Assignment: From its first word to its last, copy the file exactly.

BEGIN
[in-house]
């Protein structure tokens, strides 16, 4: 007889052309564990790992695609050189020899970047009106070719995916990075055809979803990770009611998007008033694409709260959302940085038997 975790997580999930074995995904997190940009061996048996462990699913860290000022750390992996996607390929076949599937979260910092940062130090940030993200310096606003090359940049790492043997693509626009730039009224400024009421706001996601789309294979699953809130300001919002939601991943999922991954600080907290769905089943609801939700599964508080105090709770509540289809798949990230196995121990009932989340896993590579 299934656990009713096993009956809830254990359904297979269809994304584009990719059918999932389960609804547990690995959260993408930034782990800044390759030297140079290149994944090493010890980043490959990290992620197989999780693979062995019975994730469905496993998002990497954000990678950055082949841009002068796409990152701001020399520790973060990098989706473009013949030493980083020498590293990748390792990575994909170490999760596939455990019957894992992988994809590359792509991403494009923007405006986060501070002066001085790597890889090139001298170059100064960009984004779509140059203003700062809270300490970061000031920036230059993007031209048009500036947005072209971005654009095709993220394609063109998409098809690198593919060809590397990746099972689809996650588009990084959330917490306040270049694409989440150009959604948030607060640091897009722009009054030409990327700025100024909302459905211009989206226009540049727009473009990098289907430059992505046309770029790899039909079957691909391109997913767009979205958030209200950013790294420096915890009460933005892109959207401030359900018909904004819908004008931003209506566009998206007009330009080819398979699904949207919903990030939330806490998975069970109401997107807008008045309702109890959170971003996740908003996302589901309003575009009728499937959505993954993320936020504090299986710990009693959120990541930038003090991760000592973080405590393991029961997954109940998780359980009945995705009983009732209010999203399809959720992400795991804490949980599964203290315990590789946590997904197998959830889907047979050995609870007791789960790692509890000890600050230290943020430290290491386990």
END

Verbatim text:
[in-house]
């Protein structure tokens, strides 16, 4: 007889052309564990790992695609050189020899970047009106070719995916990075055809979803990770009611998007008033694409709260959302940085038997 975790997580999930074995995904997190940009061996048996462990699913860290000022750390992996996607390929076949599937979260910092940062130090940030993200310096606003090359940049790492043997693509626009730039009224400024009421706001996601789309294979699953809130300001919002939601991943999922991954600080907290769905089943609801939700599964508080105090709770509540289809798949990230196995121990009932989340896993590579 299934656990009713096993009956809830254990359904297979269809994304584009990719059918999932389960609804547990690995959260993408930034782990800044390759030297140079290149994944090493010890980043490959990290992620197989999780693979062995019975994730469905496993998002990497954000990678950055082949841009002068796409990152701001020399520790973060990098989706473009013949030493980083020498590293990748390792990575994909170490999760596939455990019957894992992988994809590359792509991403494009923007405006986060501070002066001085790597890889090139001298170059100064960009984004779509140059203003700062809270300490970061000031920036230059993007031209048009500036947005072209971005654009095709993220394609063109998409098809690198593919060809590397990746099972689809996650588009990084959330917490306040270049694409989440150009959604948030607060640091897009722009009054030409990327700025100024909302459905211009989206226009540049727009473009990098289907430059992505046309770029790899039909079957691909391109997913767009979205958030209200950013790294420096915890009460933005892109959207401030359900018909904004819908004008931003209506566009998206007009330009080819398979699904949207919903990030939330806490998975069970109401997107807008008045309702109890959170971003996740908003996302589901309003575009009728499937959505993954993320936020504090299986710990009693959120990541930038003090991760000592973080405590393991029961997954109940998780359980009945995705009983009732209010999203399809959720992400795991804490949980599964203290315990590789946590997904197998959830889907047979050995609870007791789960790692509890000890600050230290943020430290290491386990």